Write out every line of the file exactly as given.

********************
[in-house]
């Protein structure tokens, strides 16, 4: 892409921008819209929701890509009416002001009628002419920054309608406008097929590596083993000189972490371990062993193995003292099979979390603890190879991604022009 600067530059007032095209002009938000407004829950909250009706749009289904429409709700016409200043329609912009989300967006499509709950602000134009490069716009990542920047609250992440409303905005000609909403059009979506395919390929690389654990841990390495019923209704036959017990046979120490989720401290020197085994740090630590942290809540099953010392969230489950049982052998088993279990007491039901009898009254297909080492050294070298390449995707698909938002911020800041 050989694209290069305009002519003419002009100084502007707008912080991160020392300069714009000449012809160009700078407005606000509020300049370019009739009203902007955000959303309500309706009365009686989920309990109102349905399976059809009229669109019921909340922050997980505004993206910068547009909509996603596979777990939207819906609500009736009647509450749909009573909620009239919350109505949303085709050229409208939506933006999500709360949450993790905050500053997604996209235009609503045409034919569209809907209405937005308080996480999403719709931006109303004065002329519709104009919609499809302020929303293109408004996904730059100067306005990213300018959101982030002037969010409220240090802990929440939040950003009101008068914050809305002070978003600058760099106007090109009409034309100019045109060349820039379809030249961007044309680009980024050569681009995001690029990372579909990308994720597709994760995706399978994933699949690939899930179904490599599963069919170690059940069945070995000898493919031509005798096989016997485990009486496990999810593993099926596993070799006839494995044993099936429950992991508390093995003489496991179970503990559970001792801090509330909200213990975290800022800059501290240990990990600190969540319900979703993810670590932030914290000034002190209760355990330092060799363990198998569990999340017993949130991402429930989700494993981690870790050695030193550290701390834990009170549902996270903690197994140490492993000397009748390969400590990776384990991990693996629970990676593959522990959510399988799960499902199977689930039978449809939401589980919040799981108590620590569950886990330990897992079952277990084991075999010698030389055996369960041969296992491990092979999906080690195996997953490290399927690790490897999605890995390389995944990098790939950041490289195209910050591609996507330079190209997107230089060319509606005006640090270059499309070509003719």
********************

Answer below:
[in-house]
């Protein structure tokens, strides 16, 4: 892409921008819209929701890509009416002001009628002419920054309608406008097929590596083993000189972490371990062993193995003292099979979390603890190879991604022009 600067530059007032095209002009938000407004829950909250009706749009289904429409709700016409200043329609912009989300967006499509709950602000134009490069716009990542920047609250992440409303905005000609909403059009979506395919390929690389654990841990390495019923209704036959017990046979120490989720401290020197085994740090630590942290809540099953010392969230489950049982052998088993279990007491039901009898009254297909080492050294070298390449995707698909938002911020800041 050989694209290069305009002519003419002009100084502007707008912080991160020392300069714009000449012809160009700078407005606000509020300049370019009739009203902007955000959303309500309706009365009686989920309990109102349905399976059809009229669109019921909340922050997980505004993206910068547009909509996603596979777990939207819906609500009736009647509450749909009573909620009239919350109505949303085709050229409208939506933006999500709360949450993790905050500053997604996209235009609503045409034919569209809907209405937005308080996480999403719709931006109303004065002329519709104009919609499809302020929303293109408004996904730059100067306005990213300018959101982030002037969010409220240090802990929440939040950003009101008068914050809305002070978003600058760099106007090109009409034309100019045109060349820039379809030249961007044309680009980024050569681009995001690029990372579909990308994720597709994760995706399978994933699949690939899930179904490599599963069919170690059940069945070995000898493919031509005798096989016997485990009486496990999810593993099926596993070799006839494995044993099936429950992991508390093995003489496991179970503990559970001792801090509330909200213990975290800022800059501290240990990990600190969540319900979703993810670590932030914290000034002190209760355990330092060799363990198998569990999340017993949130991402429930989700494993981690870790050695030193550290701390834990009170549902996270903690197994140490492993000397009748390969400590990776384990991990693996629970990676593959522990959510399988799960499902199977689930039978449809939401589980919040799981108590620590569950886990330990897992079952277990084991075999010698030389055996369960041969296992491990092979999906080690195996997953490290399927690790490897999605890995390389995944990098790939950041490289195209910050591609996507330079190209997107230089060319509606005006640090270059499309070509003719």